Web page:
Next, we introduced a language that uses first-order logic to express permission rules and types to restrict relationships. Our takeaways were that while the types are useful, the logical component was polarizing. Some people struggled with the logical implications, while others loved them.

type user {}
type document {
	relation owner, editor, viewer: user

	relation parent: document

for all document:d, user:u {
	u is owner of d => u is editor of d
    u is editor of d => u is viewer of d
for all document:d, document:p, user:u {
	p is parent of d & u is viewer of p => u is viewer of d

4: Typed & declarative

For the final language, we used the AuthZed schema language. It features a type system as well as a declarative syntax. While the interviewees liked the types, they had trouble grasping the concepts and failed at writing transitive rules. An example of a transitive rule is parent->viewer, meaning that you can view a document if you are a viewer of the parent.

definition user {}
definition document {
	relation viewer: user
	relation editor: user
	relation owner: user

	relation parent: document

	permission view = owner or editor or viewer or parent->viewer
	permission edit = owner or editor
	permission own = owner

Interview takeaways

  • Types help guide the user toward understanding the permission model. We want types in our language.
  • Transitive rules were hard to grasp. This was true for all languages.
  • No language felt familiar, since all DSLs were custom-made just for expressing permission rules.
  • It was hard to predict the implications of changes to the permission language. For us, this meant that the language tooling should support testing.

The Ory Permission Language

From the user interviews and our original requirements, we gathered that our permission language should be self-explanatory and familiar, with good editor support. Linters and unit test frameworks would help the users modify the permission rules with high confidence.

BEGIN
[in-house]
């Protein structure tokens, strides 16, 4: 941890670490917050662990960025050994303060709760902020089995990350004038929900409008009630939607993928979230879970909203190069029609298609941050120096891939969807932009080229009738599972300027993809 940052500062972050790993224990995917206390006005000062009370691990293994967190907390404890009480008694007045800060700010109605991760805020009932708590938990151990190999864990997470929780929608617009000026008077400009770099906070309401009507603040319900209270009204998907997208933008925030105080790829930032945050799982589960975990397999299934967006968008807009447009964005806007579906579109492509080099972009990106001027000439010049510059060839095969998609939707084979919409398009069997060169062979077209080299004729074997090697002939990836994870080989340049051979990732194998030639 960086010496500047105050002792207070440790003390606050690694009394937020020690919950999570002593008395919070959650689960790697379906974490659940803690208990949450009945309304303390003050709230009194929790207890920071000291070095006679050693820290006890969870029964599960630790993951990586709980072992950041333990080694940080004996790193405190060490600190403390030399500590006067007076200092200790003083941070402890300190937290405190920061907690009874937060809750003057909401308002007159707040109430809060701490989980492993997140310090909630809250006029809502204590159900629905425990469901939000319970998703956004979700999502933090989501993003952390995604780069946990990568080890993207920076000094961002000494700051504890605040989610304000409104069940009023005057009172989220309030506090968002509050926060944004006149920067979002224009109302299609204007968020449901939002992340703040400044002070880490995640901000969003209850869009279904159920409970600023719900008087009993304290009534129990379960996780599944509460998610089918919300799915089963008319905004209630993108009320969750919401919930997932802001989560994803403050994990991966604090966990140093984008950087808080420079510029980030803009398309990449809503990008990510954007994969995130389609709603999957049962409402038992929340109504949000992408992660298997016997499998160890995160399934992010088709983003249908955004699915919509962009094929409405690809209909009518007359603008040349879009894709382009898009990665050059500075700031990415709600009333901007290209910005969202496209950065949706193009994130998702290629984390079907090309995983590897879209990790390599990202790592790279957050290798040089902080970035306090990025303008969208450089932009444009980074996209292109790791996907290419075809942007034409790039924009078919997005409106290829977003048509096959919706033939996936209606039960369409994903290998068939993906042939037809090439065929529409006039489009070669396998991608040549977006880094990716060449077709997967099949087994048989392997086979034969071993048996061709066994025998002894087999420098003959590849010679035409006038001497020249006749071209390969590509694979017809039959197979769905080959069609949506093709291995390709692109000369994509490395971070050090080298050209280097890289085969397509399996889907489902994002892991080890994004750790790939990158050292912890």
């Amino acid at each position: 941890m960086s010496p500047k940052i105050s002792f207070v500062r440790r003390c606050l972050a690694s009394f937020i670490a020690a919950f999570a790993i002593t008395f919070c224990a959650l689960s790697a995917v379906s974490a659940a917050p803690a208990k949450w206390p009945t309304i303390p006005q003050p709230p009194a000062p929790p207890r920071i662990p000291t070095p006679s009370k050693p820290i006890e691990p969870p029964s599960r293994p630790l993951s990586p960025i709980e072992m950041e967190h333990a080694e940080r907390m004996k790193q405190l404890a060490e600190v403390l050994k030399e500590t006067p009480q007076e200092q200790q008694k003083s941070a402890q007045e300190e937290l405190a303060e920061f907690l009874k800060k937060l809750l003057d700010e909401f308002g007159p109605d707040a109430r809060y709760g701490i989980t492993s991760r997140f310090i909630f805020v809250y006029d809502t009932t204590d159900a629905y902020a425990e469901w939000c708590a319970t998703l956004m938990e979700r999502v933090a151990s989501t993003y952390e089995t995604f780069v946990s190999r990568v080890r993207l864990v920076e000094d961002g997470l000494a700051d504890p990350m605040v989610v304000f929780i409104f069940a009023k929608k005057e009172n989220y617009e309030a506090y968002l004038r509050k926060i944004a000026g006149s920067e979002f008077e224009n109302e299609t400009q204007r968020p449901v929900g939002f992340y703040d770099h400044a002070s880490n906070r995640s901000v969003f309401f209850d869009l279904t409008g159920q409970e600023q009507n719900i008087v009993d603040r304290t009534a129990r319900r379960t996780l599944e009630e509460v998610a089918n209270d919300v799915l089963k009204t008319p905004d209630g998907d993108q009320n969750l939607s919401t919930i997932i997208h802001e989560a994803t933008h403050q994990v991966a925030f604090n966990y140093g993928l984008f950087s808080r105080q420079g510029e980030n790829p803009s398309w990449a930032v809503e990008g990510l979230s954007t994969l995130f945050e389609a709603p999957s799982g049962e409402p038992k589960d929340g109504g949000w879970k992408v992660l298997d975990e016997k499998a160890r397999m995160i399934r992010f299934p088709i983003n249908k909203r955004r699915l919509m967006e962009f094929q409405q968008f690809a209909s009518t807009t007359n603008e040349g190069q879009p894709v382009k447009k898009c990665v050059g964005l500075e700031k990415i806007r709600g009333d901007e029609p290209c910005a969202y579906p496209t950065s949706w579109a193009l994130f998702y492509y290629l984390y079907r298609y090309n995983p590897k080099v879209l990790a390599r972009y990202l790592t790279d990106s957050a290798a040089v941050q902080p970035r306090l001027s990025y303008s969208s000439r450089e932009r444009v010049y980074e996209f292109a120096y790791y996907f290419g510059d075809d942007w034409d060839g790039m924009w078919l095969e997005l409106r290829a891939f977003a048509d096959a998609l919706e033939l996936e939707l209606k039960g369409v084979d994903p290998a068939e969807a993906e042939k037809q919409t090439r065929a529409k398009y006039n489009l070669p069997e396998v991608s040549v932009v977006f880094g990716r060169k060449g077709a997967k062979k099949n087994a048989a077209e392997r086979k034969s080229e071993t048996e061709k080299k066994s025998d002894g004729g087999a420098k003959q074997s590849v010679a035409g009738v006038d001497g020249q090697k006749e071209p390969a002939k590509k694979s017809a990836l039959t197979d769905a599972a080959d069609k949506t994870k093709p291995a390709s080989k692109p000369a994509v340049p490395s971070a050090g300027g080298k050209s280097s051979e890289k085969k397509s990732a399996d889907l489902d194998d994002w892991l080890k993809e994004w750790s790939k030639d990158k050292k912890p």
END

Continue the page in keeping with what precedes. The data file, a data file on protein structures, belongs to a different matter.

Therefore, we based the Ory Permission Language on TypeScript (more precisely, a non-Turing-complete subset of TypeScript, see the spec of the Ory Permission Language). TypeScript and JavaScript are widely used programming languages that most programmers probably have come in contact with. Further, there is out-of-the-box syntax highlighting, and auto-completion through type declarations in a wide variety of editors and IDEs. This also opens the possibility to unit-test the permission rules with a test runner such as Jest.

Let's look at the example from above written in the Ory Permission Language:

import { Namespace, SubjectSet, Context } from "@ory/permission-namespace-types"

// Namespaces are declared as classes that implement the `Namespace` interface.
class User implements Namespace {
  related: { manager: User[] }

class Group implements Namespace {
  related: {
    // The relation types are declared in the TypeScript syntax:
    members: (User | Group)[]

class Folder implements Namespace {
  related: {
    parents: Folder[]
    // SubjectSet<T, "r"> refers to the relation r of namespace T.
    viewers: SubjectSet<Group, "members">[]

  // Permissions are declared separately from relations as functions that take a
  // context (containing the subject of a permission check) and that defer the
  // decision to either another permission or relation.
  permits = {
    view: (ctx: Context): boolean =>
      this.related.viewers.includes(ctx.subject) ||
      this.related.parents.traverse((p) => p.permits.view(ctx)),

class File implements Namespace {
  related: {
    parents: (File | Folder)[]
    viewers: (User | SubjectSet<Group, "members">)[]
    owners: (User | SubjectSet<Group, "members">)[]

  permits = {
    view: (ctx: Context): boolean =>
      this.related.viewers.includes(ctx.subject) ||
      this.related.parents.traverse((p) => p.permits.view(ctx)) ||

    edit: (ctx: Context) => this.related.owners.includes(ctx.subject),


We carefully defined the Ory Permission Language as a subset of TypeScript that is not Turing-complete and maps well to the original Zanzibar AST. This allows us to re-use all caching and optimization improvements from the Zanzibar paper.

For our implementation, we wrote a custom parser in Go that only accepts the subset that we can handle. You can check out the lexer and parser on GitHub. We also have an extensive suite of tests and a fuzzer to check the correctness and robustness of the parser.

Use it!

The Ory Permission Language is now part of Ory Keto as well as built into the Ory Network. The best way to get started is to use our guide to defining global permission rules using the Ory Permission Language in combination with the Ory Console, all in your browser.

If you want to chat, be sure to say hi in our community Slack channel and share your experiences with us.